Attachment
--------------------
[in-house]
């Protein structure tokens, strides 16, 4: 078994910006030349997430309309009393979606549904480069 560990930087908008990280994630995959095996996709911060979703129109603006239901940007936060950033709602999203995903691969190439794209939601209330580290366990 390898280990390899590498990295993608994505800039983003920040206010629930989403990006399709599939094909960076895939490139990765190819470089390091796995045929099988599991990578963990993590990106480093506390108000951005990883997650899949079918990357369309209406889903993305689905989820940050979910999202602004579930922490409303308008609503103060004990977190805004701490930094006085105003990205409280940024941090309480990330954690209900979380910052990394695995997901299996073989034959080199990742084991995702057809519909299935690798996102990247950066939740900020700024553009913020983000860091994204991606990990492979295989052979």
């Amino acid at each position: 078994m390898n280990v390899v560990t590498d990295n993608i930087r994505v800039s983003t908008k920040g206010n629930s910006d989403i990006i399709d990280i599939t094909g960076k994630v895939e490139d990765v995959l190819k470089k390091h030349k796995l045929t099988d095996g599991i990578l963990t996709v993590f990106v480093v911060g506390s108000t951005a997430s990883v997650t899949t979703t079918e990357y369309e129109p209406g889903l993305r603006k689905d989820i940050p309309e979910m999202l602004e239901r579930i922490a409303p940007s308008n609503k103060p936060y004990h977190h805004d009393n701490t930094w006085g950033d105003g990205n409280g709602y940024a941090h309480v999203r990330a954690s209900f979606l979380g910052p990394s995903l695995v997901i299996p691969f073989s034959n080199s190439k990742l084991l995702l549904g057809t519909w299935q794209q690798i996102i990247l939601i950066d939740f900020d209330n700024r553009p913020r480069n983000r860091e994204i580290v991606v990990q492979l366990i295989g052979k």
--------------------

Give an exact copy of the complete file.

[in-house]
């Protein structure tokens, strides 16, 4: 078994910006030349997430309309009393979606549904480069 560990930087908008990280994630995959095996996709911060979703129109603006239901940007936060950033709602999203995903691969190439794209939601209330580290366990 390898280990390899590498990295993608994505800039983003920040206010629930989403990006399709599939094909960076895939490139990765190819470089390091796995045929099988599991990578963990993590990106480093506390108000951005990883997650899949079918990357369309209406889903993305689905989820940050979910999202602004579930922490409303308008609503103060004990977190805004701490930094006085105003990205409280940024941090309480990330954690209900979380910052990394695995997901299996073989034959080199990742084991995702057809519909299935690798996102990247950066939740900020700024553009913020983000860091994204991606990990492979295989052979």
């Amino acid at each position: 078994m390898n280990v390899v560990t590498d990295n993608i930087r994505v800039s983003t908008k920040g206010n629930s910006d989403i990006i399709d990280i599939t094909g960076k994630v895939e490139d990765v995959l190819k470089k390091h030349k796995l045929t099988d095996g599991i990578l963990t996709v993590f990106v480093v911060g506390s108000t951005a997430s990883v997650t899949t979703t079918e990357y369309e129109p209406g889903l993305r603006k689905d989820i940050p309309e979910m999202l602004e239901r579930i922490a409303p940007s308008n609503k103060p936060y004990h977190h805004d009393n701490t930094w006085g950033d105003g990205n409280g709602y940024a941090h309480v999203r990330a954690s209900f979606l979380g910052p990394s995903l695995v997901i299996p691969f073989s034959n080199s190439k990742l084991l995702l549904g057809t519909w299935q794209q690798i996102i990247l939601i950066d939740f900020d209330n700024r553009p913020r480069n983000r860091e994204i580290v991606v990990q492979l366990i295989g052979k």